Lana - While John would like to provide Lana with healthcare benefits or an increased salary, the current financial climate at State Farm does not allow him to. John sits down and has this discussion with Lana.  This demonstrates instrumentality in her VIE equations (PSU, 2014).  This John decides to give Lana more flexibility by allowing her to work from home two days a week. He sets her up as a remote telecommute at a modest expense to handle inbound sales opportunities. This allows Lana to save on childcare expense twice a week without negatively impacting her sales performance. By enabling Lana to work at home, this grants her a great resource and fills her expectancy in the VIE equation (PSU, 2014).  This childcare savings enables Lana to purchase her own health insurance.  With both the understanding of the company, and the new flexibility of working from home, the valence of her equation is the cost savings and ability to afford health insurance (PSU, 2014). John has tried to raise all three aspects of the VIE equation for Lana.


Susan - In order to re-instill a sense of attachment between Susan and the company, John decides to implement a two-pronged approach to Susan. the first thing that he focuses on is to place her into a part-time internship program with the State Farm finance department. In this capacity, she will have an opportunity to immerse herself on special projects with the finance department. The finance department will get the help that it desperately needs and Susan will get both the training experience that she craves. By doing so, John will be able to affect Susan’s expectancy and instrumentality (PSU, 2014). By entering her into the internship program, it will demonstrate to her that her efforts will ultimately lead to an outcome which she holds in high valance, a finance job (PSU, 2014). Further, her instrumentality will be affected positively because she will be better equipped with the experience that she needs. By arming her with this experience, she will have an increased perception that her successful performance will ultimately lead to her desired outcome. She will also get an opportunity to evaluate whether this is truly an endeavor worth taking. The second approach with Susan is to entrust her with coordinating small team building events. The goal here is to allow her to take ownership of the office culture in order to make her feel that she truly has an impact on the business. Susan is enthused by the changes that John has implemented. She has been provided with positive multiplicative to all three facets of the VIE equation, valence, instrumentality and expectancy (PSU, 2014).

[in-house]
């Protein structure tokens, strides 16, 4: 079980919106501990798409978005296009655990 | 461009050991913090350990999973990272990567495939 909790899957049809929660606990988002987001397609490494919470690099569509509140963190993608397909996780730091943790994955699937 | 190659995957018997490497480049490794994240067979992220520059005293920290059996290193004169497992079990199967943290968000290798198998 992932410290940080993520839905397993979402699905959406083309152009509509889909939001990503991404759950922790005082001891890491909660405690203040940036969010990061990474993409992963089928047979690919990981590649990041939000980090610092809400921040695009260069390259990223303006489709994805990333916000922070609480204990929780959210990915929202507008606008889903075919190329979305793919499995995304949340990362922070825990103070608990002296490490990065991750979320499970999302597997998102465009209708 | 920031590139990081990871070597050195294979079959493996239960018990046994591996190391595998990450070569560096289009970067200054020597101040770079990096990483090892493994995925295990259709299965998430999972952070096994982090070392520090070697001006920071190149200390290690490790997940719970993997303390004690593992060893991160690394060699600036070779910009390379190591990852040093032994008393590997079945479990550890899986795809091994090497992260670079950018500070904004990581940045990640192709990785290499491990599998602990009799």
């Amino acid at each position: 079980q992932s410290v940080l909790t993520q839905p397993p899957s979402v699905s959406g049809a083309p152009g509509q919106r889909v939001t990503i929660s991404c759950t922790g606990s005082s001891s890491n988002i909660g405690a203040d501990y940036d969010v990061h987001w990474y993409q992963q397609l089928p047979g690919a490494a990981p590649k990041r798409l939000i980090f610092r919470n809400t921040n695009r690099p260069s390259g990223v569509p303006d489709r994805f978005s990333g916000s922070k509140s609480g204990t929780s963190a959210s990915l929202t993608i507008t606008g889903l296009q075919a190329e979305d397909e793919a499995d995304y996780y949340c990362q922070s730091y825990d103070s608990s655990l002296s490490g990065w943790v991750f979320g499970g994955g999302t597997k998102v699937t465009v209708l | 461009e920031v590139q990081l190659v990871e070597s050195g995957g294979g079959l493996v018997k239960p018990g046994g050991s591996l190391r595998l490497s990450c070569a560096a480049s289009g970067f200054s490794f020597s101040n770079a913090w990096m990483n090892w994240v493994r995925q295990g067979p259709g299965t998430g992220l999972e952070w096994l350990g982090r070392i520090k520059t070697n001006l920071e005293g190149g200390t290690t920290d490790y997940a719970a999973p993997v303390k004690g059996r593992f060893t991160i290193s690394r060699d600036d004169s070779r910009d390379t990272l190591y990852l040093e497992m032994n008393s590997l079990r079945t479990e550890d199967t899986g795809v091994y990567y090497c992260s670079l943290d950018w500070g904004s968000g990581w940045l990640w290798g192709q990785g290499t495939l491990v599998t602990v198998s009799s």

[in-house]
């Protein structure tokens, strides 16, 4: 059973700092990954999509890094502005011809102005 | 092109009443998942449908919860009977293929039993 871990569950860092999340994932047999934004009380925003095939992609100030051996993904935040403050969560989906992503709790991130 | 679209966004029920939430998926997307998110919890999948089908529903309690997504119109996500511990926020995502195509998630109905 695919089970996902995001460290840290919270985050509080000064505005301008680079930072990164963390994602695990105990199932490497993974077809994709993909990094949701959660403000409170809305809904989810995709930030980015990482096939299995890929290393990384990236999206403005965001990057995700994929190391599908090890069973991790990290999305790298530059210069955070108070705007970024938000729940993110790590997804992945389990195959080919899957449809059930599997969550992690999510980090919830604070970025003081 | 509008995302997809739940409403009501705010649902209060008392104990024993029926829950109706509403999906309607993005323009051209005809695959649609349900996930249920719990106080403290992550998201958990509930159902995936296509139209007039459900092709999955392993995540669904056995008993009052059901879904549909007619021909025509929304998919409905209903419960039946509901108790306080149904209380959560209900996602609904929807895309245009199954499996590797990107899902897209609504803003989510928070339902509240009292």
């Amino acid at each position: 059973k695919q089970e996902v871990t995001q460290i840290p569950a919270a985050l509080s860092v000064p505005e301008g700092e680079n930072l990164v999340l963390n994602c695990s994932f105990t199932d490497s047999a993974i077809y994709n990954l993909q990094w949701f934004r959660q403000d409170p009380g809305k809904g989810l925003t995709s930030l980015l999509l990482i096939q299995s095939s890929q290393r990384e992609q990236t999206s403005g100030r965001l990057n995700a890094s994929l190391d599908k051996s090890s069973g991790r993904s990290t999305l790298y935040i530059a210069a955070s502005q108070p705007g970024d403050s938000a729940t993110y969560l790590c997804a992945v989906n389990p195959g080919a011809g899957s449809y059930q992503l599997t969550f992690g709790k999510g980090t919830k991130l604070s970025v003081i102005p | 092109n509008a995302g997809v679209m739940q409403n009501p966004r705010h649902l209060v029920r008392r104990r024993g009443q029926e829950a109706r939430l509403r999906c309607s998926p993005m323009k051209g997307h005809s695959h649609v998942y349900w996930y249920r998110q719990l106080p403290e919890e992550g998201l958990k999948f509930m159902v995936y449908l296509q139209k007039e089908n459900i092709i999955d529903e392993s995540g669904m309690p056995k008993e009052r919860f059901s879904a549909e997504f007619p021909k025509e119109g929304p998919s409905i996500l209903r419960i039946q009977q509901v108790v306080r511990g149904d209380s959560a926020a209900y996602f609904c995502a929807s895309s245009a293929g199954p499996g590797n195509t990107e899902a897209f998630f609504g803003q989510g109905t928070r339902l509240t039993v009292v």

David - Being with the State Farm company for 18 years, David is looking for room to progress. David will be motivated if John would help him to excel to a new level in the State Farm business. David has nowhere to move up in John’s business, so he did some research to find what the next step would be. David found that there is an exam to take in order to become your own State Farm agent. He mentions his position to John and how the next step for him would be to open his own agency. While John is sad to lose David, he understands and thinks it would be in David’s best interest, especially with his wealth of experience. John is going to assist David in progressing with his career goal. This affects David’s instrumentality of the VIE theory because he learned that his successful performance can influence the outcome (PSU, 2014). John believes that by providing David this opportunity, he will excel in a new position that he can lead. By John helping David take the exam, he increases David’s expectancy and if David passes the exam, he fulfills the valence of the VIE equation (PSU, 2014).